Country Women - this is a rare-ish reference that I accidentally permanently borrowed from my mother’s friend. Lots of great information on how to build a homestead from the ground up with limited resources and physical strength.
The Bloom Book - flower essences
Where There Is No Dentist
Women’s Bodies, Women’s Wisdom, and Spiritual Midwifery
Plant Intelligence and the Imaginal Realm - Stephen Harrod Buhner - All of his books are wonderful, but this one is my favourite.
Herbal Medic - amazing resource for emergency herbal care.
Herbal Antibiotics - another Buhner gem with protocols and dosages.
Harrowsmith Cookbooks (I have the collected volume edition, but there are 3 cookbooks) - good old-fashioned recipes.
Food that Really Schmecks - a wonderful little cookbook with recipes from the Kitchener-Waterloo Mennonite communities.
The Northern Cookbook, The Homemade Pantry, Home Made, and Summer Kitchens.
The Flavour Thesaurus
Back to Basics - a reader’s digest reference book
Herbal reference books from my bio region - particularly The Boreal Herbal, Plants That We Eat, and Aboriginal Plant Use in Canada’s Northwest Boreal Forest, and one or two broader plant identification manuals.
The Organic Gardener and The Prosperous Gardener
Nature and the Human Soul
Susun Weed’s books
The Essential Rumi
Fiction: Earth’s Children Series by Jean M. Auel, Pride and Prejudice, The Haunting of Hill House, The Outlander Series, and Surfacing by Margaret Atwood are my essentials!
and many many more, including some already mentioned! Two recent additions to my library are The Gift of Healing Herbs, and Ancestral Medicine, both of whom I can see being treasured classics in years to come.
Oh, this is a topic near and dear to my heart! So many favorites... The Odyssey, all of our poetry books, our Foxfire and other crafting and homesteading books like The Good Life, children's classics like The Wind in the Willows and A Christmas Carol which we read aloud to each other at Christmas time. John McPhee, Wendell Berry and the wonderful One Man's Meat by EB White and so many other books on the land and place. All of our many art books, both monographs and art theory and then interior design books like my favorites on Shaker living... I could go on forever. We are book lovers and addicts in my house and we have instilled the same obsession in my teenager, so our library is ever growing and beloved and rather unruly. It is a pleasure to read about everyone else's favorites too... Gotta go read now!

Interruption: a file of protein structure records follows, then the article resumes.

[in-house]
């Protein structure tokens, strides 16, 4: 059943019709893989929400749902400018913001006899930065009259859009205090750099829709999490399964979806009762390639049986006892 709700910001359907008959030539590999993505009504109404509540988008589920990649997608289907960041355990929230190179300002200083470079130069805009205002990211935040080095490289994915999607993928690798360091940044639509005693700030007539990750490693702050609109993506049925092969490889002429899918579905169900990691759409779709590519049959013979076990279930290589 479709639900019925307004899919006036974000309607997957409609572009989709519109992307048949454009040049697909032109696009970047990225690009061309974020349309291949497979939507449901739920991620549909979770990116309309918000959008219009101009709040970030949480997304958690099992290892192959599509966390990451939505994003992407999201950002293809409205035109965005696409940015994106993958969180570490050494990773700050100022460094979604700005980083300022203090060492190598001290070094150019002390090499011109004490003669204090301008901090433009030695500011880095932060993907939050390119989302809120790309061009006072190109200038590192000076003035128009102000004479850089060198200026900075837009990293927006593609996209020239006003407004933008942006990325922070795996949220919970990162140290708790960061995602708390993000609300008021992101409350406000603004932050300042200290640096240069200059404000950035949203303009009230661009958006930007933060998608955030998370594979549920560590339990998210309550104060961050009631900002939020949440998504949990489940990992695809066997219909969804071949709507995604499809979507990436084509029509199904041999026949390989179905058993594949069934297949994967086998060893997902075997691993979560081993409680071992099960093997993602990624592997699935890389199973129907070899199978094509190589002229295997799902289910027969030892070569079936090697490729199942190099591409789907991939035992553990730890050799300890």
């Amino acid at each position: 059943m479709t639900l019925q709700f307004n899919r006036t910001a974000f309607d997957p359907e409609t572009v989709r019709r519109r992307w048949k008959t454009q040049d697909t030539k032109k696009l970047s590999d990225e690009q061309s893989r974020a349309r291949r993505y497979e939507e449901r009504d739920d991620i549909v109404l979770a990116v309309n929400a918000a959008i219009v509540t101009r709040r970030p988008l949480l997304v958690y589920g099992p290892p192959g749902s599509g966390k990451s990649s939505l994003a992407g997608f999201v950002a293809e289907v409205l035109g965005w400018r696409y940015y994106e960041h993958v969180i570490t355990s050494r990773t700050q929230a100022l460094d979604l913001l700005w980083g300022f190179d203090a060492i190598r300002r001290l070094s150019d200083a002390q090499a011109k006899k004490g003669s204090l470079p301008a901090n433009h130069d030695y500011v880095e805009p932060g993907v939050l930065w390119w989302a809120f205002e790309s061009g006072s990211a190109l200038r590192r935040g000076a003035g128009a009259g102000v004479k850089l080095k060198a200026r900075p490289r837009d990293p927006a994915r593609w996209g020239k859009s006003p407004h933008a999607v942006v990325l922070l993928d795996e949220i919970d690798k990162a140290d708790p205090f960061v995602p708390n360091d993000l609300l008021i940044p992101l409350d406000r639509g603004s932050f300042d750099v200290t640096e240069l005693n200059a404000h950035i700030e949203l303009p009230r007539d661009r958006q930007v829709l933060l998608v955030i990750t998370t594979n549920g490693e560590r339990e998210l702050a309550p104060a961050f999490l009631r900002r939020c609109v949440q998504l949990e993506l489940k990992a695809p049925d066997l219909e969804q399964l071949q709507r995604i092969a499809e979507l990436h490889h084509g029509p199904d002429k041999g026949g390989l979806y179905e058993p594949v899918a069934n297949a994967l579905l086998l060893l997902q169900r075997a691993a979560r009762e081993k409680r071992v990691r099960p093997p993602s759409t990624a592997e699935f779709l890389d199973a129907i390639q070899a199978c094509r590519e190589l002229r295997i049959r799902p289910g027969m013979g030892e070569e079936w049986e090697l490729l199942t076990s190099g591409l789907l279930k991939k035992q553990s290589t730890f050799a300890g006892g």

And I just saw this poem by Dylan Thomas...so appropriate...
Notes on the Art of Poetry
by Dylan Thomas
I could never have dreamt that there were such goings-on
in the world between the covers of books,
such sandstorms and ice blasts of words,,,
such staggering peace, such enormous laughter,
such and so many blinding bright lights,, ,
splashing all over the pages
in a million bits and pieces
all of which were words, words, words,
and each of which were alive forever
in its own delight and glory and oddity and light.
My two most treasured books are my mother's first cookbook from the 1920s, written in the old German Fraktur type. I also have her first edition of a herbal book from the 1970s, Geheimnisse und Heilkräfte der Pflanzen (secrets and healing power of plants).
Over the years, I have acquired a large collections of books on herbal healing, arts and crafts, and my treasure trove of beautifully illustrated folklore and fairytale books. I have the whole set by Helga Gebert. These out if print hardcover books are quite small and so beautifully illustrated. If you read German, you can still find them on ebay. The author/illustrater even signed my 1001 Nights edition and included a hand drawn illustration! Priceless!
Since our daughter was born I have been thinking the same thing. I started collecting books on the ancient world out of my personal interest and it just took off. Besides older children's books, I started with topics like math and that led me to Sacred Geometry and books like Hamlet's Mill, The Hermetica, Emerald Tablet of Hermes, Nag Hammadhi scriptures, The Apocrypha, etc. I also collect a large amount of books on warfare and fighting. The obvious staples like the Go Rin No Sho and The Art of War, but also books from fighters like Jack Dempsey (greatest boxer ever imo), Thomas Monstery, Donald MacBane, Fiore die Liberi, Jaochim Meyer, Achille Marozzo, and so on. I also collect some of the better modern stuff that is as unbiased as possible like Fry the Brain and When Violence is the Answer.